Tahiti is the main island and economic, political and cultural center of the French Polynesian islands, which include Moorea, Bora Bora, and other preposterously beautiful Pacific islands.
These islands are so beautiful they are deservedly the destination of choice for honeymooning couples and anyone looking for a relaxing vacation. So, if you enjoy tropical weather, warm ocean lagoons teeming with colorful fish, and a relaxed Polynesian atmosphere with a touch of French flair, this could be the island getaway you're looking for.
But, before you buy a plane ticket and pack your bags, what could possibly go wrong here? Not much, is the short answer, but here's everything else you need to know to stay safe in Tahiti.
Violent crime directed to tourists is just about unheard of, even petty crime in Tahiti is minimal.
But that doesn't mean you should tempt fate by leaving an expensive camera in full view on the beach, or the passenger seat of your rental car. Always, no matter where you are, take care of your valuables.
There are no serious scams. Some would argue that's because the place is so expensive, so there's no need.
If you are a perpetrator of crime instead of a victim, be aware that French Polynesia is essentially a province of France, and French law applies. This includes the principle of "garde a vue". If detained by police you do not have the right to immediate access to a lawyer, and police can hold you to ‘assist with enquiries' for up to three days.
You're required to carry identification at all times. Leave the passport locked up and take a photocopy or your home driver's license. If you don't carry this, it won't get you detained, just a good idea to have it at all times.
Possession of even small amounts of illegal drugs is a serious crime.
It is an offence under French law to fail to offer assistance to a person in danger – compulsory helpfulness, if you will. If you witness an accident, at the very least you should call the emergency number (dial 17 for police). You are not expected to put your own life in danger to assist someone else, so don't go diving into the water if you can't swim.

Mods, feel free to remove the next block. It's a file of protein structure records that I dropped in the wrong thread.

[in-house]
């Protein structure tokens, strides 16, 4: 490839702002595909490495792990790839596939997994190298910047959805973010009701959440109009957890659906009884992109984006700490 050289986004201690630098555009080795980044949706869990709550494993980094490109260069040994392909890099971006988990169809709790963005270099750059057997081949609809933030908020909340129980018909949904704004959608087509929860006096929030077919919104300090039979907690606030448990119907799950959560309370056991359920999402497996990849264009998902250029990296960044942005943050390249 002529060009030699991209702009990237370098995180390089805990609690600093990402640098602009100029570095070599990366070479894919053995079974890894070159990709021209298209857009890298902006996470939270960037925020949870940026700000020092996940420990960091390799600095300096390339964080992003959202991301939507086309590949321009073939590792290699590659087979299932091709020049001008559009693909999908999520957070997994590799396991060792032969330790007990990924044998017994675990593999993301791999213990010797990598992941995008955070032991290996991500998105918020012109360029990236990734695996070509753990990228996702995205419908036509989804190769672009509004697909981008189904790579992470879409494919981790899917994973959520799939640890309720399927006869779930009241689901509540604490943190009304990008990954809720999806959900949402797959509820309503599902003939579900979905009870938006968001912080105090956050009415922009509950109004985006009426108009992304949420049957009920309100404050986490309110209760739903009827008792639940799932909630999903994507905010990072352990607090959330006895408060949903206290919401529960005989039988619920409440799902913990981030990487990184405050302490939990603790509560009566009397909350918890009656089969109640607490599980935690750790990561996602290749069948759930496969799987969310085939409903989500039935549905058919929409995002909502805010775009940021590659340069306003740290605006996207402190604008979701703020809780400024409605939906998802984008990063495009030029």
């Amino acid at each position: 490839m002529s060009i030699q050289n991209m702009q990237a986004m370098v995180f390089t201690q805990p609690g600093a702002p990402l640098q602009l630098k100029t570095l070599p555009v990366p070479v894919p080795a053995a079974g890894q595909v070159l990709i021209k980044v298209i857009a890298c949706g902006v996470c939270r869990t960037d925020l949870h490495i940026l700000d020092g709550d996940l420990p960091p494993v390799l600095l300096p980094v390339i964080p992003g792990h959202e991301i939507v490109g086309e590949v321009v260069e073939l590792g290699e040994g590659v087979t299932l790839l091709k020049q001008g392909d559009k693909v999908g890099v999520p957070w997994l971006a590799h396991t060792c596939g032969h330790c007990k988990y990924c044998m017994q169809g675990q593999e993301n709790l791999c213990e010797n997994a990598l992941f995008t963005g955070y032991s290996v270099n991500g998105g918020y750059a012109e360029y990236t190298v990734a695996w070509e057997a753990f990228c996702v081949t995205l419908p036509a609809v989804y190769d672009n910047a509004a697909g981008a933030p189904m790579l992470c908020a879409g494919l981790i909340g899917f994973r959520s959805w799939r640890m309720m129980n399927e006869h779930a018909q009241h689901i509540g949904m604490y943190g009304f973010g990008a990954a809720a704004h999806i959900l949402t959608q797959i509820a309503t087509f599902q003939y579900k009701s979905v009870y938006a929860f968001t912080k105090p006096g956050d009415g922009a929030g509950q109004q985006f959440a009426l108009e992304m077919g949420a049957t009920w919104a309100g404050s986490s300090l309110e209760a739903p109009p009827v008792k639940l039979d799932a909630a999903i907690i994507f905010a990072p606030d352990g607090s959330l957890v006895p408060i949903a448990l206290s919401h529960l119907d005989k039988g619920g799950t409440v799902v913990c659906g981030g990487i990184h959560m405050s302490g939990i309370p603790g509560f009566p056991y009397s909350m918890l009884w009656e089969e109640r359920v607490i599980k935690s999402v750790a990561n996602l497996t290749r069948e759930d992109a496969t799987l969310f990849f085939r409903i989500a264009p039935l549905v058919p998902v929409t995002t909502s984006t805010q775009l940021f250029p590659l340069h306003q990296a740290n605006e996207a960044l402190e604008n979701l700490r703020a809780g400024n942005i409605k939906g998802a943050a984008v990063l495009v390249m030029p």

Hygiene and sanitation standards are good in the resort areas of French Polynesia, they may be less so in traditional areas and on the more remote islands. So the vast majority of visitors shouldn't be concerned about water-borne disease and parasites.
However, Dengue Fever is sometimes a problem, like elsewhere in tropical destinations. There's no vaccination, so do your best to avoid mosquito bite – wear long loose-fitting clothing, cover exposed skin in insect repellent day and night, make sure your room is mosquito-proof otherwise sleep under a mosquito net.
Tip out any stagnant water you see sitting around your accommodation.
If you do get sick or have an accident, the hospital on Tahiti is of a moderate standard – about the same as a medium-sized provincial town, but care is very expensive.
You may also experience long delays in receiving medical attention if you are on one of the outer islands.
Medical evacuation from those islands to Papeete (Tahiti) is expensive – US $10,000 or more. Get travel insurance and read the policy carefully to make sure needs are covered.
If you require complex treatment you'll need to be evacuated to a nearby nation with the proper facilities. Small problem – you're in the middle of the Pacific Ocean, nearby is a really long, and expensive trip.
Scuba diving is a popular activity all over French Polynesia, but there's only one decompression chamber, in Papeete. If you're on an outer island, it's going to be a while before help arrives – or you can be transferred to Tahiti, and it's expensive.
Tap water in Papeete (Tahiti's capital) is safe to drink, as well as resorts in Tahiti, Moorea and Bora Bora. Always check with hotel staff before you do so, just in case there is water contamination from flooding or cyclones. Avoid buying stacks of water bottles on your trip by instead boiling water (if the tap water is unsafe to drink) or bringing water purification tablets.
Be sure to bring sandals or an old pair of sandshoes for walking on coral so you don't cut your feet, and look out for poisonous stonefish. Coral poisoning can be very serious, so if you do get caught up on coral while diving or snorkeling, seek medical attention as soon as you ca .
Encounters with sharks in the lagoon will be most likely when scuba diving or snorkeling but don't panic, even the sharks here are pretty laid back and are unlikely to be aggressive. Same for the stingrays. However, moray eels hide deep in the corals, and they do bite and can cause serious injury.
Cyclone season is from November to April. However, tropical storms and cyclones may occur at other times of the year due to the tropical location. Stay up to date with weather alerts, and here are our top tips on safety during wild weather.
If you're a typical resort dweller, you'll find everything you need at the resort, but if you step outside the confines of the resort to see the real Tahiti, the developed islands now have modern buses for transport, sadly replacing Le Truck, which was basically a truck with wooden bench seats.
Taxis are available, but expensive.
You can hire a car, 4WD, scooter or bicycle. Your driver's license from home is all you need. But if you decide to try your hand at a motorcycle or scooter, make sure you have the proper license. Being on holiday doesn't magically give you the right (or ability) to ride on two wheels. Driving unlicensed may cause problems if you have to make a travel insurance claim for injury.
You can buy at home or while traveling, and claim online from anywhere in the world. With 150+ adventure activities covered and 24/7 emergency assistance.